The great angel roof of Westminster Hall, London, erected for Richard II in 1395-1396, remains the consummate achievement in medieval open-timber roofs. The framing, which has an exceptional single span just over 67 feet, is a multitiered construction that combines two major truss types: the hammer beam, and the arch-brace-and-collar roof. The architectural background of the Westminster Hall roof has generally been confined to precursors of the hammer beams that visually dominate the interior and are certainly a major aesthetic if not structural element. When the prominent role of the arch-brace and related decorative detail are recognized, however, a different set of prototypes emerges, principally the chapel at New College and the great hall at Windsor, whose connection with Westminster Hall is more immediate and compelling because of the documented relationships between patrons, craftsmen, and court. Finally, the interaction between late-14th-century carpentry and masonry charts a shift in stylistic values that is critical to understanding English Late Gothic.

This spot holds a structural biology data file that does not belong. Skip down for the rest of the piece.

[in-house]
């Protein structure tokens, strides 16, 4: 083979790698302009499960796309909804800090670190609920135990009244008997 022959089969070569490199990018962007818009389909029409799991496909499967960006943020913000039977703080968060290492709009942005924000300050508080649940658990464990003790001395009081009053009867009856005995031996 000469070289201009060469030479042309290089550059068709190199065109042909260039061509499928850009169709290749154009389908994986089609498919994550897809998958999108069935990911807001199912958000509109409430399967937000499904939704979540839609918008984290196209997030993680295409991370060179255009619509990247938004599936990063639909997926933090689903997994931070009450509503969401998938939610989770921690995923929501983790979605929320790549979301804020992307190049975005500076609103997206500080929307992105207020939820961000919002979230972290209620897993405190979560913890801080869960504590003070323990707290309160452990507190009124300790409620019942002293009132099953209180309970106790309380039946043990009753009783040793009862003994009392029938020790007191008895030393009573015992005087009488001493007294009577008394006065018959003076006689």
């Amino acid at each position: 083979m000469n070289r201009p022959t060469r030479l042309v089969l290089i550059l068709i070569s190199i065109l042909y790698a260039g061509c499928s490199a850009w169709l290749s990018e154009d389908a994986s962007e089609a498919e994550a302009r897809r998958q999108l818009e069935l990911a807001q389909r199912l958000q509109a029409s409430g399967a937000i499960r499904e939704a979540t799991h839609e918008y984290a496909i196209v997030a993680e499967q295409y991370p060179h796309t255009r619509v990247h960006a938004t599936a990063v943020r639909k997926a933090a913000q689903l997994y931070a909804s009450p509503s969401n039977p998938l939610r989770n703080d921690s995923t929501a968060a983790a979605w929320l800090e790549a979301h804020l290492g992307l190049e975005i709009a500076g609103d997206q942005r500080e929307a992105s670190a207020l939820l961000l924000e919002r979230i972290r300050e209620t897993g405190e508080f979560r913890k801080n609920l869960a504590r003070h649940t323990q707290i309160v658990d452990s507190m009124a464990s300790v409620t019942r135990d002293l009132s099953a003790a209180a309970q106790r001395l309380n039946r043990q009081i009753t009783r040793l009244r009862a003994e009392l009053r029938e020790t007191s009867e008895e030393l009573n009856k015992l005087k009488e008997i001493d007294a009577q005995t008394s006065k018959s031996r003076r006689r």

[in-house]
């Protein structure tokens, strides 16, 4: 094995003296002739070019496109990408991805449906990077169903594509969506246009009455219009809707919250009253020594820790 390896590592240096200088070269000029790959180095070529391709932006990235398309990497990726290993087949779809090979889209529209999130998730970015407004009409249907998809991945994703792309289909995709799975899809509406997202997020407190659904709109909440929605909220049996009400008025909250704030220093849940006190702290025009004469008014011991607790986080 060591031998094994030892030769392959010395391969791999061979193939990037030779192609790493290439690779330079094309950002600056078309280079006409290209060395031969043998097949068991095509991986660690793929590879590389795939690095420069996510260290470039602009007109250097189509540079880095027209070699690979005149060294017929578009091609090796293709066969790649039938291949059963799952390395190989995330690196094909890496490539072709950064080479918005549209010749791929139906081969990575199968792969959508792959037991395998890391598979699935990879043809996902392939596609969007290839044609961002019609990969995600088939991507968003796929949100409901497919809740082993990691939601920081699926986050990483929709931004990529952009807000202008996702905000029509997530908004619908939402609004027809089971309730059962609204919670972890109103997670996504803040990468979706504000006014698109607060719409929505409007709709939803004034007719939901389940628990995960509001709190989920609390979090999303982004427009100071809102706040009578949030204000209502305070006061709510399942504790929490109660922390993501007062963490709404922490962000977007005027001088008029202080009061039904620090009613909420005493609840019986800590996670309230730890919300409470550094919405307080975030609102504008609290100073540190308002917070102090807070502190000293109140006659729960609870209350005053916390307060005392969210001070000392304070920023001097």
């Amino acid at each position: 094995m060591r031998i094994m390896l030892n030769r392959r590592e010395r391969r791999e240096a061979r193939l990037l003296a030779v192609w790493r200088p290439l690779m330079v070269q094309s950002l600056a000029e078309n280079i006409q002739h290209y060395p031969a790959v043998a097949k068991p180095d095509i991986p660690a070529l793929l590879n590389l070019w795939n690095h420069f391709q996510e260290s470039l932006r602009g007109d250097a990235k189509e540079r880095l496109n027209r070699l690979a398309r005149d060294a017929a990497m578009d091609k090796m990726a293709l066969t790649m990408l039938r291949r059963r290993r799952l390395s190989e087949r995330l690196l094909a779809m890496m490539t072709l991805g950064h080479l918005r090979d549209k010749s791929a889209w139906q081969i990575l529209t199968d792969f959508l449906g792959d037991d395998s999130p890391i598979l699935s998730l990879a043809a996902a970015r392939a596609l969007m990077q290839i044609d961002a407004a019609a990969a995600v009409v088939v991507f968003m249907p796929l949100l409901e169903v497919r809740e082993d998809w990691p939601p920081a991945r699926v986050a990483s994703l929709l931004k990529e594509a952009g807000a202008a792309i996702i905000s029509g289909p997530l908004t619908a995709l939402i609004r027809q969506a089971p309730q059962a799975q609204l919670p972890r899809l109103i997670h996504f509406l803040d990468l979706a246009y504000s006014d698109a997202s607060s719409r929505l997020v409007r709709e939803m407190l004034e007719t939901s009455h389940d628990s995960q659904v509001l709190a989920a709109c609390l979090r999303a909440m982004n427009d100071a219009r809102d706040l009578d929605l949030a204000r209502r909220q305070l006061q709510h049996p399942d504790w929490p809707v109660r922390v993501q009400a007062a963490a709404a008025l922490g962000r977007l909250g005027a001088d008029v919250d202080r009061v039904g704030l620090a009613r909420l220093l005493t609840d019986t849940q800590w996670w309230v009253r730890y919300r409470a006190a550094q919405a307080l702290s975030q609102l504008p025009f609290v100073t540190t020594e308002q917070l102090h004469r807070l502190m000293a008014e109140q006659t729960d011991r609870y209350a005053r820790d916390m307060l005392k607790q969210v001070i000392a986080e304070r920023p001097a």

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Research Article| December 01 1984
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Lynn T. Courtenay; The Westminster Hall Roof and Its 14th-Century Sources. Journal of the Society of Architectural Historians 1 December 1984; 43 (4): 295–309. doi: https://doi.org/10.2307/990039
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